JEFF TIEDEMAN: Garden tomatoes ripe for the pickin'Backyard full of tomatoes means lots of good eating.
I don’t know if the move to the backyard made the difference, but this summer’s crop of tomatoes — 36 plants that all have approached 6 feet in height and are full of fruit — is one of my best in years. And that makes me happy.
That’s because of all the vegetables I grow in my garden, tomatoes are my favorite — and not just because they’re so tasty and versatile.
Nutritionally, tomatoes are an excellent source of vitamin C, vitamin A and vitamin K and a very good source of molybdenum, potassium, manganese, dietary fiber, chromium and vitamin B1. (In addition, tomatoes are a good source of vitamin B6, folate, copper, niacin, vitamin B2, magnesium, iron, pantothenic acid, phosphorus, vitamin E and protein.)
Some people may quibble with me about my labeling tomatoes a vegetable, since botanically, it is a fruit. (I base my opinion on an 1893 U.S. Supreme Court ruling that decided the tomato is a vegetable.)
But there’s hardly any dispute about it being one of Americans’ most popular foods. According to nearly every national poll, tomatoes rank 30 percentage points ahead of their nearest vegetable rival. And the National Gardening Association says 85 percent of U.S. gardeners grow tomatoes.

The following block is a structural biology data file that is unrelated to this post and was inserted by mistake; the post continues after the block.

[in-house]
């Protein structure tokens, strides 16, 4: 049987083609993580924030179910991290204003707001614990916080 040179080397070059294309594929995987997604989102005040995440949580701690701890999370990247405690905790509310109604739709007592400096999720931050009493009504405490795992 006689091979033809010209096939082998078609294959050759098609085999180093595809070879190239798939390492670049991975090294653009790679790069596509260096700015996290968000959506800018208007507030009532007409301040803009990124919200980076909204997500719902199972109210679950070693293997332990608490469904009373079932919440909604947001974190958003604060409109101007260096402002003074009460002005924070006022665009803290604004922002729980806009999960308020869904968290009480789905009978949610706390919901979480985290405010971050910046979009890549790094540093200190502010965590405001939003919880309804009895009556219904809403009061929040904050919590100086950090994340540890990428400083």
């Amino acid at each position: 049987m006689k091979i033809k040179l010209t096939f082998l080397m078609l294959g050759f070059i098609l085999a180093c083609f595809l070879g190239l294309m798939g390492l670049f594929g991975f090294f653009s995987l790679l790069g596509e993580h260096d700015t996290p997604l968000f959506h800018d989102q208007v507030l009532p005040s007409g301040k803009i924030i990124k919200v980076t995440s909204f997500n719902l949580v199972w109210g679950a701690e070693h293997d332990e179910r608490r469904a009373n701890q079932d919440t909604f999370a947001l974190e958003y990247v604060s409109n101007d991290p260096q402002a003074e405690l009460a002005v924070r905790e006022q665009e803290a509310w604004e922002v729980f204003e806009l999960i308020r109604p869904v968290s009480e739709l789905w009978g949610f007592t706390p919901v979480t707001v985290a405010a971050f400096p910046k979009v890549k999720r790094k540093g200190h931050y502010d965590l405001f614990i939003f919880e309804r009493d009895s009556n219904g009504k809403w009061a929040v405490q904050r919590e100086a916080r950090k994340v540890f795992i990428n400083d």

There are probably a few reasons why my tomatoes are doing so well besides the cooperating weather. (I’ve had adequate — but not too much — moisture and no hail.) The backyard spot is not as sunny as the one where I’ve grown tomatoes in the past. But it is enclosed, surrounded by fence on two sides and our house and garage on the others.
The dark-colored wooden fence absorbs heat during the day and releases it at night, thus maintaining a temperature that is conducive to optimal growth. (Tomatoes love temps from 60 to 85 degrees.) And the house and garage, both yellowish in color, a reflect light in the daytime, which makes up for fewer hours of direct sun my other garden received.
Another reason for the flourishing is that the tomato patch in previous years held green bush and yellow wax beans. Like other legumes, the beans deposit nitrogen, an important nutrient to tomatoes, into the soil.
We’ve been eating tomatoes for about two weeks, starting with a couple of cherry varieties and more recently our Early Girls.
Soon, I’ll be making fresh salsa. I have all the other ingredients on hand, including cilantro, onions and peppers from my garden.
And then comes the canning. I’ll be doing whole tomatoes, tomato juice and more salsa. While the cooking destroys some of the tomatoes’ nutrients, it increases the amount of lycopene, shown to help protect not only against prostate, but breast, pancreatic and intestinal cancers, especially when consumed with fat-rich foods, such as avocado, olive oil or nuts.
No matter what you call them, tomatoes can make a difference in your life.
Tiedeman is food editor at the Herald. Reach him at (701) 780-1136 or toll-free at (800) 477-6572, or e-mail at firstname.lastname@example.org.